Local Book reviews
At last, as planned for quite some time, here is the local books review page. Being a local writer (much prefer the term, writer as opposed to the stuffy description of author), I naturally have a vested (and passionate) interest in local history and themes. On this page, I aim to add reviews of some of the local-themed books I read, from time to time. As with all my review pages, I welcome any other titles anyone wants to write about being sent in and will try and add them to the page. Ok, here goes... the first reviews.
(All of these titles are available from all good book stores and online sites)
Wednesdays, Rucks and Rock ‘n’ Roll (Tales From the Eastbank) –
Review by Tony Beesley
Amidst the more than required array of footie books out there, sits a sub-genre of ‘fan’s first hand’ account biographies’, led predominately by the so-called hooligan brigade of retired and partially-mellowed out ex scrappers and gang team leaders and foot soldiers. I can’t profess to have read all that many of these, though some have caught my eye and I have sampled a few pages of their grass-roots confessions and been amused by their tone and tales of chasing their footie enemies all over kop and town shared with a constant love of their individual team and the game. Tony Cronshaw (who I happen to know personally and can honestly proclaim is a guy with a big heart with a fist of comparable size that has seen plenty of action… but most importantly is a fella who knows a sense of fair play) has managed to donate his own account of the genre and during which task has unleashed a great talent for writing- a gift that helps his story climb firmly up the ladder and above some of his peers and contemporaries offerings. And why is this… you may ask?
‘Wednesday, Rucks & Rock ‘n’ Roll’ is not just ‘yet another football hoolie’ book: it is a journey through the past with a love of Tony’s beloved Sheffield Wednesdays (The Owls)being the overt and obvious theme – with all of his away-days, scraps, chases and colourful adventures covered evenly… but more than anything... this ‘Northern, grits and smog, grass-roots passage’ with one eye on the ball (and the weapon in the adversary’s hand) and the other on the ever-changing times, is a story of friendship, loyalty and surviving. Because if it’s one thing that Mr Cronshaw does even better than his more than formidable talent for impressing his love of the team upon his enemy, it is his unrepentant sense of survival. This lad of steel, a loveable rogue…. a bear of football passion with a smile the size of a decade’s cheek and ducking and diving, is a character of colour and northern concrete and if hell froze over, Tony would be there shouting his team on and dodging life’s challenges with a sly grin.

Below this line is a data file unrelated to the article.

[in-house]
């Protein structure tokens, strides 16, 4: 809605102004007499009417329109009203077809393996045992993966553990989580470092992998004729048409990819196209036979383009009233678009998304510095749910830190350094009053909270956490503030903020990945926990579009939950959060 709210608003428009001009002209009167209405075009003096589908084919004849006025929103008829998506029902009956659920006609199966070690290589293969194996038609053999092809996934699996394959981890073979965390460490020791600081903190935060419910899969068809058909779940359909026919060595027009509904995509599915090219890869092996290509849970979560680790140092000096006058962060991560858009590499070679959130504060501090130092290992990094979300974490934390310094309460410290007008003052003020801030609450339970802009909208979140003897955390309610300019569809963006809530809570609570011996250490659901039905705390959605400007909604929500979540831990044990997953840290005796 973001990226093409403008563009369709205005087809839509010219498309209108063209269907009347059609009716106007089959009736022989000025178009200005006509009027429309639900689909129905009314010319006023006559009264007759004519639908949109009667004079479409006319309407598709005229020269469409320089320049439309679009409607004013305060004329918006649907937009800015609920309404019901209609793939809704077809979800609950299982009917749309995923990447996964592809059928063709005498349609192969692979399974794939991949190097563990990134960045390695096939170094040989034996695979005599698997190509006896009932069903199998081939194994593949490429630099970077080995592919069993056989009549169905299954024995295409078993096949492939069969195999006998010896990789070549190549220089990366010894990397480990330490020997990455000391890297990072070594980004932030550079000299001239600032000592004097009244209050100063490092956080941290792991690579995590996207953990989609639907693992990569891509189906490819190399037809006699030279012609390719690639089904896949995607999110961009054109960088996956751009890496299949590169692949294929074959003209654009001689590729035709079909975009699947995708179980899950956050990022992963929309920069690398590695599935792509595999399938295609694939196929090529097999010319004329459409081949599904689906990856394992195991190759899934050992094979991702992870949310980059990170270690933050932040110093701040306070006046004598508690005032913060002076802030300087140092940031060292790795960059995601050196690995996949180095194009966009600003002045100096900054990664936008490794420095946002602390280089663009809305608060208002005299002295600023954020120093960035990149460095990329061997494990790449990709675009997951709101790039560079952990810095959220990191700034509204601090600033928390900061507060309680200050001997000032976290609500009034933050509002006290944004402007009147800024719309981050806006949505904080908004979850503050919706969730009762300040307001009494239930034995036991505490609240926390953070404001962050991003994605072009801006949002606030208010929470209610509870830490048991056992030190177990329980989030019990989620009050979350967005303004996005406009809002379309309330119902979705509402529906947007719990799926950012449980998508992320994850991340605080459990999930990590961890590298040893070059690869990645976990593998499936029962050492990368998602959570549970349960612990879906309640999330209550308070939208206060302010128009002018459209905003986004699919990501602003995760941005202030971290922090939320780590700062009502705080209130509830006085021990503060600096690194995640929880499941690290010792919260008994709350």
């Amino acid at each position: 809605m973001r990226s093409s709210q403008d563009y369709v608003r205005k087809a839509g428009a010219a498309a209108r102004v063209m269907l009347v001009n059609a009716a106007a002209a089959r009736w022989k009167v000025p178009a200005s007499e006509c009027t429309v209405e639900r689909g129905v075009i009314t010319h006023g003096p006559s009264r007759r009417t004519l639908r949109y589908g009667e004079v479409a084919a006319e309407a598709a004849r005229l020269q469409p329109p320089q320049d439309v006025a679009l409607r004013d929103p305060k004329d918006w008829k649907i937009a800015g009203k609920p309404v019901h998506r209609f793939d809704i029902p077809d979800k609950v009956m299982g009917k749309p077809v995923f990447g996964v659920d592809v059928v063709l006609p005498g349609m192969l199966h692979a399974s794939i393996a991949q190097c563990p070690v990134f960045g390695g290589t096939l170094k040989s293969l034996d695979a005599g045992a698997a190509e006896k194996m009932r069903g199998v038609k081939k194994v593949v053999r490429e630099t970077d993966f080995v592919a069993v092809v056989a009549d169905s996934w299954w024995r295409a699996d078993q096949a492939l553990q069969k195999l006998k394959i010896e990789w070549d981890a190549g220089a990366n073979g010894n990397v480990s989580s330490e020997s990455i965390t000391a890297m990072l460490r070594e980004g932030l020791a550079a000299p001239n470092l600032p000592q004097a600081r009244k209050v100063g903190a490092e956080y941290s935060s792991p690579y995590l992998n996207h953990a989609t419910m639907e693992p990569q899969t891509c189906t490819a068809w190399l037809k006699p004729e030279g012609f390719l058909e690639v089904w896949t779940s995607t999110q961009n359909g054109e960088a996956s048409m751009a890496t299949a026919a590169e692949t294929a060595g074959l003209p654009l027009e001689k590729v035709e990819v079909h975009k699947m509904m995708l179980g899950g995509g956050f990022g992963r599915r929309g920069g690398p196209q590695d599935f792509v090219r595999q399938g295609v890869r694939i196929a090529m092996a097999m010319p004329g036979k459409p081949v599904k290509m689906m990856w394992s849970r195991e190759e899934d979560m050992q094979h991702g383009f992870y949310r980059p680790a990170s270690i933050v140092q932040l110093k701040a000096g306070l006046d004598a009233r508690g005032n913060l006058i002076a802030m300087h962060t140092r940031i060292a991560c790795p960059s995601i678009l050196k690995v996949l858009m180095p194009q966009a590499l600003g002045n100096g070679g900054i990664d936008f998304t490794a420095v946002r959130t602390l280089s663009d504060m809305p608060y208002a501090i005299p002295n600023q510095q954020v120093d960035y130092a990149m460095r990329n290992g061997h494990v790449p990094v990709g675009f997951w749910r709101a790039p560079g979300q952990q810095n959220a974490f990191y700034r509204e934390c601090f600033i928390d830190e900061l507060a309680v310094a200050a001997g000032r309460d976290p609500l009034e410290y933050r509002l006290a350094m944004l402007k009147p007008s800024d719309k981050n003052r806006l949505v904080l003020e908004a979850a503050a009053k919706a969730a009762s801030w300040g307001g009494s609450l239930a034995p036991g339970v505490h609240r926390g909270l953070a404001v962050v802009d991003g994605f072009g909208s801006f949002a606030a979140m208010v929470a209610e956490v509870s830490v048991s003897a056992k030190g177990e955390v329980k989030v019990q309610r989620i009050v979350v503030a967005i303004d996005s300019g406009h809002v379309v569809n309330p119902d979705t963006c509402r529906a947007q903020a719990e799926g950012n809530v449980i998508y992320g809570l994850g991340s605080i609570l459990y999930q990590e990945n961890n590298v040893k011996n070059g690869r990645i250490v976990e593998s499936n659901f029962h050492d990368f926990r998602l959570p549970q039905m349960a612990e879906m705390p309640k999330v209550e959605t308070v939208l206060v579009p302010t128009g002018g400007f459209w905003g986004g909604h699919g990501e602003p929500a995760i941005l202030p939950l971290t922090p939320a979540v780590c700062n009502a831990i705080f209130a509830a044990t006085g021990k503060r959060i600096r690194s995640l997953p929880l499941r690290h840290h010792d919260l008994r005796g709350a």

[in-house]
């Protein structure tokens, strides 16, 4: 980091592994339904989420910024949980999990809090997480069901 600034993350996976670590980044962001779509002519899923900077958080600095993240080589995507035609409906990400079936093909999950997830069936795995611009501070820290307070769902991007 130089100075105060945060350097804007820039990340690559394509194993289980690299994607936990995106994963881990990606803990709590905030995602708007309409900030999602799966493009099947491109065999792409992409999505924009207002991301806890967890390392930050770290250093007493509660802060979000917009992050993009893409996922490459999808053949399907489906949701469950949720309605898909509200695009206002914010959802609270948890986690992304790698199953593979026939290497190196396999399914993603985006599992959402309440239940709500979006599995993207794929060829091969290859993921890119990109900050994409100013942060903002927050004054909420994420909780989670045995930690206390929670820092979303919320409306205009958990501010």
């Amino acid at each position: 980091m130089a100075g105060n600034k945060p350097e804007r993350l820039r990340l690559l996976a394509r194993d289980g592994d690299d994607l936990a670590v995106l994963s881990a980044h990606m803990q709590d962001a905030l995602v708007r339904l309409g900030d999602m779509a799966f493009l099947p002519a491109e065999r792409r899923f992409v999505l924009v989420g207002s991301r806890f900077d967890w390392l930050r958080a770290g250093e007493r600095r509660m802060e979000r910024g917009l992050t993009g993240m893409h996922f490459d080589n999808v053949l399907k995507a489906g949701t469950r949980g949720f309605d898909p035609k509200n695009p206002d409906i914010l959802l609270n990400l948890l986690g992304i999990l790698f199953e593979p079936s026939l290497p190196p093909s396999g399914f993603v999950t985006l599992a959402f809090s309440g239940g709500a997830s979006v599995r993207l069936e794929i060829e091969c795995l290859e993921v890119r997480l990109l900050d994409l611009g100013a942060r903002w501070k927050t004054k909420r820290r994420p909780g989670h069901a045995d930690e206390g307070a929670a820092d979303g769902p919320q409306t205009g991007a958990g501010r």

Told from a semi-fictional character’s perspective called Tommy (possibly an attempt to retain at least a little anominity, while enjoying a quiet pint in the local?)’the story encompasses a diaryesque series of events, mainly the 1975 to mid-80’s seasons, interspersed with plenty of humour, beer and steel city honesty. Greatly adding to its appeal is the coverage of the early punk era and Tony’s zest and involvement in the local scene - from buying his very first punk record, The Ramones’ ‘Blitzkreig Bop’ through to principal punk gig gatherings in the city to journeys further afield at Doncaster’s Outlook club and roadying with Sham 69 further north. As the 80’s dawn and Tony and his mates move from punk to 2-tone, the mood in and around the terraces changes too and a sense of the days of the hooligan coming to a close is also on the horizon. Before that inevitable coming, ‘Wednesdays, Rucks & Rock ‘n’ Roll’ takes the reader through years of matches, mayhem and a ‘good all-out fight with football rivals’ with music and proper old-fashioned friendship added for good measure. It is clear, from reading this account, that there was/is more than one type of football hooligan… one that will fight anyone with anything, unfairly or not, regardless of the consequences and often with little respect or love of the game… and the team-loving fan who is only too keen to fight it out with the opposite side as long as they are willing and able. I reckon the reader will agree that this particular account sits almost completely with the latter breed of football hooligan.